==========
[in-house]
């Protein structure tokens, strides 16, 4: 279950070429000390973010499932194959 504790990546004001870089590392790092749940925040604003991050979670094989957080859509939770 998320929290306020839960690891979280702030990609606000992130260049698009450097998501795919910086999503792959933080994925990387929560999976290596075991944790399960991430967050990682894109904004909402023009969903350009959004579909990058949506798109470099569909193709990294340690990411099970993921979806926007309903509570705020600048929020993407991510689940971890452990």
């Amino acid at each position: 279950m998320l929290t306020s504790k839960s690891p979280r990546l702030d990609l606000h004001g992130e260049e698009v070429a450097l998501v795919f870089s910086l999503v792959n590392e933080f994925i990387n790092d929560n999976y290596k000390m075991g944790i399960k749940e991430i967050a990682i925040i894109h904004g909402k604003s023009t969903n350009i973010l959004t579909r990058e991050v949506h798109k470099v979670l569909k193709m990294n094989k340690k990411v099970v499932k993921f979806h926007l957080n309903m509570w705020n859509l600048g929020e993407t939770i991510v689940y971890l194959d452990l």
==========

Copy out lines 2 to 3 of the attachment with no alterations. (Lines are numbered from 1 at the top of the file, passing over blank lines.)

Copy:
């Protein structure tokens, strides 16, 4: 279950070429000390973010499932194959 504790990546004001870089590392790092749940925040604003991050979670094989957080859509939770 998320929290306020839960690891979280702030990609606000992130260049698009450097998501795919910086999503792959933080994925990387929560999976290596075991944790399960991430967050990682894109904004909402023009969903350009959004579909990058949506798109470099569909193709990294340690990411099970993921979806926007309903509570705020600048929020993407991510689940971890452990």
């Amino acid at each position: 279950m998320l929290t306020s504790k839960s690891p979280r990546l702030d990609l606000h004001g992130e260049e698009v070429a450097l998501v795919f870089s910086l999503v792959n590392e933080f994925i990387n790092d929560n999976y290596k000390m075991g944790i399960k749940e991430i967050a990682i925040i894109h904004g909402k604003s023009t969903n350009i973010l959004t579909r990058e991050v949506h798109k470099v979670l569909k193709m990294n094989k340690k990411v099970v499932k993921f979806h926007l957080n309903m509570w705020n859509l600048g929020e993407t939770i991510v689940y971890l194959d452990l």